25 Jan

Knit Night

Socks are a staple of many knitters’ project lists. They’re relatively small and therefore quick to knit, they’re practical, and most people love to get hand knit socks. My feet are always cold, so once I learned how to knot socks, I was pretty much hooked. I’ve knit three pair for me, one pair for my daughter, one pair for my son, and I’m working on a pair with a friend’s son in exchange for a handmade yarn bowl!

Sweater Socks

Sock yarn comes in a wide variety of colors and styles. My first three sock knits were hand dyed yarn and are all about the color (green for me, purple and gold for the daughter, blue and orange for the son, and PDX Carpet for me). The socks above though, are about the magic of self-striping. They look like complicated Faire Isle color work, but it’s just one yarn that changes color at planned intervals. I was intrigued by Regia’s Design Line and specifically these ones by Arne and Carlos. I love the way it looks like a little ski sweater for your feet. The skeins seemed small, so I got two. Not wanting to waste yarn, I just kept knitting until I got close to the end of each skein — which meant I had to shape the calf. It was a good exercise, but the socks slump down, so I think I’ll stick to the usual, same as the length of the foot, height for future projects.

Quirky pop culture reference: I was watching Amazon’s show Lilyhammer, about gangsters in Norway. At one point, one of the guys is knitting a sweater for the baby his girlfriend is expecting, and the other guys tease him. He retorts that plenty of men knit, and hadn’t they heard of Arne and Carlos? I happily chimed in, “yeah, even I know about Arne and Carlos!” It’s the little things.


18 Jan

Knit Night

It’s been a while since I’ve shared a Knit Night post. Knitting has taken a back seat to home improvement projects, and then to sewing samples for work. It hasn’t disappeared though. Looking back, I see that I’ve actually missed posting knit projects. I think they ended up on Facebook and Instagram. I’ll catch up with a few of the more recent projects in upcoming weeks.

Most recently, like many others, I knit a pink “Pussy Hat” to wear at the Women’s March on Washington (or more specifically, it’s sister march in Portland). It ends up that I’ll be working that day, but a friend of a friend plans to march so I’ll give her the hat. That works just as well!

Pussy Hat

My hat is made from leftovers in my stash. The only pink I had was some vintage mohair given to me by a friend who was thinning her stash. To make gauge, I paired it with Northampton wool leftover from one of the crocheted blankets I made years ago. It ended up that the mohair wasn’t quite enough, but luckily I had a second small skein. It was paler, but did the job. The result is a fuzzy, thick, warm hat that will keep any head warm on a winter day outdoors.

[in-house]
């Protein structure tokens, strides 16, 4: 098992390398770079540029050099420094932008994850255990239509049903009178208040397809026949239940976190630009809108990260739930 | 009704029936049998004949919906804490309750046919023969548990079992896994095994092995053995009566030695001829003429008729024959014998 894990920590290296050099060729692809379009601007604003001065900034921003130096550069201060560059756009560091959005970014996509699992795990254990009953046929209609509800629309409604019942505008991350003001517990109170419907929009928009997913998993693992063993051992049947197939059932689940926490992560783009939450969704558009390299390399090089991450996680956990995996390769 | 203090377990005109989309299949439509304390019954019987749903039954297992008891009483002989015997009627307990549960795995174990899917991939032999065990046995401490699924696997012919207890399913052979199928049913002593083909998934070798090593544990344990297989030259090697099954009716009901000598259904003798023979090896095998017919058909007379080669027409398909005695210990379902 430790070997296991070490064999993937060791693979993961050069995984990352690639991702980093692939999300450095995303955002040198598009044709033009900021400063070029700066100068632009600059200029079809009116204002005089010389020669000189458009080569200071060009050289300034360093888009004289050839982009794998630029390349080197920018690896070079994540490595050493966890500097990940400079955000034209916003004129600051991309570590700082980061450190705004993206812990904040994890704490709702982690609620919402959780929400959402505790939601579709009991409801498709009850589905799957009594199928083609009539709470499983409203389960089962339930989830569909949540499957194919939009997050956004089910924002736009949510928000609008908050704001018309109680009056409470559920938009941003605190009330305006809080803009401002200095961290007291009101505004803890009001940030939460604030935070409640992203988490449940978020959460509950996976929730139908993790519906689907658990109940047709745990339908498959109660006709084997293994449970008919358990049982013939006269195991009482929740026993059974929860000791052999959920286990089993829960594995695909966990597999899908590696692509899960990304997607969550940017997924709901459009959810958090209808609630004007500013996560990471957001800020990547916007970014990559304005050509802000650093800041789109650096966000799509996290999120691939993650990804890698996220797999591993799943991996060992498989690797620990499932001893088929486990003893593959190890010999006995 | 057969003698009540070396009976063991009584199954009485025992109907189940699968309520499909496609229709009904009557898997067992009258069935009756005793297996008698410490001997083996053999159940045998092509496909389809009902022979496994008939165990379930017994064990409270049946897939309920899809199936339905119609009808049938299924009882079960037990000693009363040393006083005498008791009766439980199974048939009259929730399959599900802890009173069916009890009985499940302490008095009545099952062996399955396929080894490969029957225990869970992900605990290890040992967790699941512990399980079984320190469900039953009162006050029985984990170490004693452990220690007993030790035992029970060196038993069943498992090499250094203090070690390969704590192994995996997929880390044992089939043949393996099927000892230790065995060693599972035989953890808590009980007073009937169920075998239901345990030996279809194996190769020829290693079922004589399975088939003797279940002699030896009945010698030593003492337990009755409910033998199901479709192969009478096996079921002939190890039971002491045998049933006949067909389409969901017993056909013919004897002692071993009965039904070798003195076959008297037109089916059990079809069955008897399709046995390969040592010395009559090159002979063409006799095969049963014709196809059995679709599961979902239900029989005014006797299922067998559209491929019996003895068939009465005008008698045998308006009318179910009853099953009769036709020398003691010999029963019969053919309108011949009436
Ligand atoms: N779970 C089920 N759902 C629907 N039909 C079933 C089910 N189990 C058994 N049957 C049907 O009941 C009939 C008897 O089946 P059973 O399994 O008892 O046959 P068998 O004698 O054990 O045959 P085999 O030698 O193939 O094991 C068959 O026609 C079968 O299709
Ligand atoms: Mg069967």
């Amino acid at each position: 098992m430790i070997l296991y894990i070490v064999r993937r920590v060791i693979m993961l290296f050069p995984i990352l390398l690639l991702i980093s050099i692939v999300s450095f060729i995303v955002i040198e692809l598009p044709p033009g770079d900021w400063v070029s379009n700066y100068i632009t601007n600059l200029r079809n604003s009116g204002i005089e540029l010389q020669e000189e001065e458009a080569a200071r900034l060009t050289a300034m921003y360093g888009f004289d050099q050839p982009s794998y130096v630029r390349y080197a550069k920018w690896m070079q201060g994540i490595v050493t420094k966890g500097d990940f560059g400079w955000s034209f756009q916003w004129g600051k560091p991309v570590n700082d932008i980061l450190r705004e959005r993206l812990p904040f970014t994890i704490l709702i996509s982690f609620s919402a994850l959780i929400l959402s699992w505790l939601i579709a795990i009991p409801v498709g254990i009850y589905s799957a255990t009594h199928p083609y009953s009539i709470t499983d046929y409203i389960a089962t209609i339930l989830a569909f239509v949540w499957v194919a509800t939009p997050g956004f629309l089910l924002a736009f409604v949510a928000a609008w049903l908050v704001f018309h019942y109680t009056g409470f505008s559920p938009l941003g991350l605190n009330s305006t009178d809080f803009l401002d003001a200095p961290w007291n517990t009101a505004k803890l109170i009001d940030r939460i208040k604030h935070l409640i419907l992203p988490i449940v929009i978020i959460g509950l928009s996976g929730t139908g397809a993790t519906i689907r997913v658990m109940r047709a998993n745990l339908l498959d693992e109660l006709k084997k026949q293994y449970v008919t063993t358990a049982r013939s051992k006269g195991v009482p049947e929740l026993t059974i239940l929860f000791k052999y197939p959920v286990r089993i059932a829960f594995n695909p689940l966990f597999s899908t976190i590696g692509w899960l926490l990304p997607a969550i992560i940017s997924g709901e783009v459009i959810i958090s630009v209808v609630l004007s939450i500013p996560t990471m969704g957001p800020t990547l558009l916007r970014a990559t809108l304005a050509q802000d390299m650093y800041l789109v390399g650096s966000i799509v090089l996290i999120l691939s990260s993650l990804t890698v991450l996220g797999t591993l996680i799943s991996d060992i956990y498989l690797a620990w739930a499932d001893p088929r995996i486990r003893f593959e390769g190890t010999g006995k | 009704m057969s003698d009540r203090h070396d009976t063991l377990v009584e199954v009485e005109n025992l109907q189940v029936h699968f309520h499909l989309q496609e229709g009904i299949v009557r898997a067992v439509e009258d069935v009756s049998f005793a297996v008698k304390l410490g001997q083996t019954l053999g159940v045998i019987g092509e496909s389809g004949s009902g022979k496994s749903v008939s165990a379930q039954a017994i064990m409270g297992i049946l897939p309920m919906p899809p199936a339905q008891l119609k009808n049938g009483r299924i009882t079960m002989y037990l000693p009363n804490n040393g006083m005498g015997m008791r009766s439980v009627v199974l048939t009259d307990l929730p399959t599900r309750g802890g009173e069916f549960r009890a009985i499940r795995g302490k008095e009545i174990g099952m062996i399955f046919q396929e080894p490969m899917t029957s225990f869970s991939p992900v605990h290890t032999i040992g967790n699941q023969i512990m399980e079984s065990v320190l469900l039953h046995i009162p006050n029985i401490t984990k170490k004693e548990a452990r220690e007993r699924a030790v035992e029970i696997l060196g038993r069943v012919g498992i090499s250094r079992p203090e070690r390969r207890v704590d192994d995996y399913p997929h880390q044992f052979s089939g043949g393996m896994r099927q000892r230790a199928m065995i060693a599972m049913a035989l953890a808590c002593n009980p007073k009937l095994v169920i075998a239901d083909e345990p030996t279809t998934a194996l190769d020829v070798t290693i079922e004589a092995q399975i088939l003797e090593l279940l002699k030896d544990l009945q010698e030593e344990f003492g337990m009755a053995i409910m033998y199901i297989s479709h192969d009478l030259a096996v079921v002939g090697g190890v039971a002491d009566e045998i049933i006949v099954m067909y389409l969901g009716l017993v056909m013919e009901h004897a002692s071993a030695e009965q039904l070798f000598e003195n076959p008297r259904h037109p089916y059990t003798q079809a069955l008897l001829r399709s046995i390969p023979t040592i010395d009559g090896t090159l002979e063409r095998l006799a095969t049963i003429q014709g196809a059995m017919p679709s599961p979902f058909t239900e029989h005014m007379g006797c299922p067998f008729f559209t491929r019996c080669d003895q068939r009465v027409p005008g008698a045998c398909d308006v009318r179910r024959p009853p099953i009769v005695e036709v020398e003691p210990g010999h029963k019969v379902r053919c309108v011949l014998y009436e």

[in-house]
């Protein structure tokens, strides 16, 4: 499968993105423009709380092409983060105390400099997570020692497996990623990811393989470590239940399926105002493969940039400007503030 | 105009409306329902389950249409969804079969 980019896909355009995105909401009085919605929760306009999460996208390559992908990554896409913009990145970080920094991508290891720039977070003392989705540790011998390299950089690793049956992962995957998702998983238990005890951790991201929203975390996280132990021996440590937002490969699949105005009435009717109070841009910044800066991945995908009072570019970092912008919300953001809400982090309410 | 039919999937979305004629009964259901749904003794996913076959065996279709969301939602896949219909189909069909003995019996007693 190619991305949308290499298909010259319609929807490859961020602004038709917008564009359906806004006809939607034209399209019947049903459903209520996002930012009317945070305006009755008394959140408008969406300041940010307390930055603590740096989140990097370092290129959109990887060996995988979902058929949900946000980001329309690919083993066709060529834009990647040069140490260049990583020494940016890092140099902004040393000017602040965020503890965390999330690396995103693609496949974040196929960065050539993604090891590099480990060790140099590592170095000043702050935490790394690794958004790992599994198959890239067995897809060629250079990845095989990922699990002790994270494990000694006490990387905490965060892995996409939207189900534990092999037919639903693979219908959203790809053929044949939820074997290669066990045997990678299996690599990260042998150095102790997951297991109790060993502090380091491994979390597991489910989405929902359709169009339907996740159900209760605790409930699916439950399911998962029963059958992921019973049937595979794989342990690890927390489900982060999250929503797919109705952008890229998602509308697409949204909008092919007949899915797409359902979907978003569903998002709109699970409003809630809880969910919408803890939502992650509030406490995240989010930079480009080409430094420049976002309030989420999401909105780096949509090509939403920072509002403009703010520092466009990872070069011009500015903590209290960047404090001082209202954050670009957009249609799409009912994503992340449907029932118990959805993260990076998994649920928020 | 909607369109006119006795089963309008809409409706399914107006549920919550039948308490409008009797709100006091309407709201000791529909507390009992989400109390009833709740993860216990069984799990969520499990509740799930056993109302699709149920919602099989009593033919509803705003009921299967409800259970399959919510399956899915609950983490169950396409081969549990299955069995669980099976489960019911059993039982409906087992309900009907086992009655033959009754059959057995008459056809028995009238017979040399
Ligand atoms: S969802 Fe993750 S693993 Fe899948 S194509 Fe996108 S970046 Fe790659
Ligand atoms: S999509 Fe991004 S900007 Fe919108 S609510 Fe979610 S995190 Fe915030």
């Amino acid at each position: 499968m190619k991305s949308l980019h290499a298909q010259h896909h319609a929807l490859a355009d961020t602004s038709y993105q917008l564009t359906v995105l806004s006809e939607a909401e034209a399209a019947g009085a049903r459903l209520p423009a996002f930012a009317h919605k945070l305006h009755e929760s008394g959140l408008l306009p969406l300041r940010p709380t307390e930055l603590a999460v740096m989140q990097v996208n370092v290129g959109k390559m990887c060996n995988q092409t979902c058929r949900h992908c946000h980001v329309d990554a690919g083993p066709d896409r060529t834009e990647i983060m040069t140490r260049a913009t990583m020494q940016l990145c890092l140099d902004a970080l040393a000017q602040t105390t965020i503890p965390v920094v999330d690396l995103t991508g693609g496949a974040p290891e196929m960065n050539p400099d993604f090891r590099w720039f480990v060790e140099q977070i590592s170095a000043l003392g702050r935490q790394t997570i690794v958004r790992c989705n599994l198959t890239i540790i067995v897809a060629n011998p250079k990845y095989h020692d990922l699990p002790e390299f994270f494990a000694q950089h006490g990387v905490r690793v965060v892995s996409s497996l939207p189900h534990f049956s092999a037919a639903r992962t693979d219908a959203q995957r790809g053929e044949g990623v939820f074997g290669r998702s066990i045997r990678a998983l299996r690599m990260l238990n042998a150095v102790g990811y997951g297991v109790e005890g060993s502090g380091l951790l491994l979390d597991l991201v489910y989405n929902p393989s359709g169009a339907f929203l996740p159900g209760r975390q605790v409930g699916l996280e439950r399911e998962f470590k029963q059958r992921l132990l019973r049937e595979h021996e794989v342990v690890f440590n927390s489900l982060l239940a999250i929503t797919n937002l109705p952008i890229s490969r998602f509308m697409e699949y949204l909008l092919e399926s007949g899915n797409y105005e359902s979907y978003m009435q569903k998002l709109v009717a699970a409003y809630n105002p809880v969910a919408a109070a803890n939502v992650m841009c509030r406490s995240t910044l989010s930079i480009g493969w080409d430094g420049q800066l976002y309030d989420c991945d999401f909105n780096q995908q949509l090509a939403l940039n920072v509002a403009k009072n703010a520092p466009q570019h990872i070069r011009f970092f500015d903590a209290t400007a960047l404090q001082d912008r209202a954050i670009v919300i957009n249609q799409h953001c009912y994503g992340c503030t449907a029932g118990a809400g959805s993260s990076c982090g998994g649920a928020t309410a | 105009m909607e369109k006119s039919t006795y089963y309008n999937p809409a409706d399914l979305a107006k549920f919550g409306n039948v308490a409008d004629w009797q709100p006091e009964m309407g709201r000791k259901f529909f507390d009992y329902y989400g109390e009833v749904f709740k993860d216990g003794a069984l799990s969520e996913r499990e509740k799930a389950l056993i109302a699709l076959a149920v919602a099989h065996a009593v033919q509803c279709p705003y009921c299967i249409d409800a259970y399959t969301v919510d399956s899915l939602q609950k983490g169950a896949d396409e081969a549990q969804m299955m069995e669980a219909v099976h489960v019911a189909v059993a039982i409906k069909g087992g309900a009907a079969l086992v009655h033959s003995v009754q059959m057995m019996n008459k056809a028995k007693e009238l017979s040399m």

Pussy Hat WIP


09 Mar

Knit Night

After all the girlfriend scarves, I forgot to blog about one last Christmas knit.

Erins cowl inspira

My sister came to visit last October and we hit a few fun shops, to include Close Knit. She saw a sample there and immediately said “I want this.” Hint taken.


Erins cowl WIP 1

However, when I returned to the shop they didn’t have any more of the colors in the sample. I chose two skeins I thought looked like my sister and started knitting. However, I wash’t getting the same effect of the colors alternating lights and darks and moving in and out from each other. Also, there was a green that seemed like it was bringing everything down.


Erin Cowl WIP

So, I ripped it all out and started over. This time I made sure that when I added the second yarn it wasn’t in the same spot on the value scale as the first yarn and when I got to the green I took it out.  I also learned how to do an icord bind-off—very cool!

Erin Cowl

In the end, it wasn’t quite what I had hoped for, but I think it did turn out quite nicely, and my sister likes it. Ravelry specs are here.



Erin Cowl 2


27 Jan

Knit Night

Robin’s Friend Shawl was the hardest to choose. She’s a quiet, searching spirit. Her quilts are warm, rich colors that glow, and her personal style seems a bit bohemian. A simple color gradient didn’t feel right. One day when I was working at a fiber festival for Elisabeth, I spotted a unique Mega Skein that had more colors than usual and a natural warmth that reminded me of Robin. I snatched it up as part of my payment, happy that not only were the colors interesting, but it would give me the chance to make something with a new (to me) sized skein.

Robin Scarf 2

I knit this scarf as we drove across country from Virginia to our new home in Oregon. It pleased me to no end to see the colors of the yarn reflect the scenery as we drove — from the lush blues and greens of the Blue Ridge, through scrubby high desert, and then to red mesas and finally reddish pines and a blue river.